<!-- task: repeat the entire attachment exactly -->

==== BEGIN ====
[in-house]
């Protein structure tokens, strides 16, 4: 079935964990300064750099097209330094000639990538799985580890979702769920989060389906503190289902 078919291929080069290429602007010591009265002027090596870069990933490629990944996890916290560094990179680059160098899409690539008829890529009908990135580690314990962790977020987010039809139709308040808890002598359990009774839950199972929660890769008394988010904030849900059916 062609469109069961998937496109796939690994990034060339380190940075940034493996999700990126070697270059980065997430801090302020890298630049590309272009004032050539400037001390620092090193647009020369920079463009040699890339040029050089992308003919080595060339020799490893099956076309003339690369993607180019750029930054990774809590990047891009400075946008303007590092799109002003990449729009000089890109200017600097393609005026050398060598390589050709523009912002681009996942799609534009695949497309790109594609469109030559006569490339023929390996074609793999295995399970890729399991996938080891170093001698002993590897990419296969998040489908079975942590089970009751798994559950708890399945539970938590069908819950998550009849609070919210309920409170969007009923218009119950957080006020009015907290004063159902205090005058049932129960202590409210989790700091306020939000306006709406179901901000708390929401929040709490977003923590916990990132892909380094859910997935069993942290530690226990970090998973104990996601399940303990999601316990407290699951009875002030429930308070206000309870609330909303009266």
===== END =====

[in-house]
């Protein structure tokens, strides 16, 4: 079935964990300064750099097209330094000639990538799985580890979702769920989060389906503190289902 078919291929080069290429602007010591009265002027090596870069990933490629990944996890916290560094990179680059160098899409690539008829890529009908990135580690314990962790977020987010039809139709308040808890002598359990009774839950199972929660890769008394988010904030849900059916 062609469109069961998937496109796939690994990034060339380190940075940034493996999700990126070697270059980065997430801090302020890298630049590309272009004032050539400037001390620092090193647009020369920079463009040699890339040029050089992308003919080595060339020799490893099956076309003339690369993607180019750029930054990774809590990047891009400075946008303007590092799109002003990449729009000089890109200017600097393609005026050398060598390589050709523009912002681009996942799609534009695949497309790109594609469109030559006569490339023929390996074609793999295995399970890729399991996938080891170093001698002993590897990419296969998040489908079975942590089970009751798994559950708890399945539970938590069908819950998550009849609070919210309920409170969007009923218009119950957080006020009015907290004063159902205090005058049932129960202590409210989790700091306020939000306006709406179901901000708390929401929040709490977003923590916990990132892909380094859910997935069993942290530690226990970090998973104990996601399940303990999601316990407290699951009875002030429930308070206000309870609330909303009266």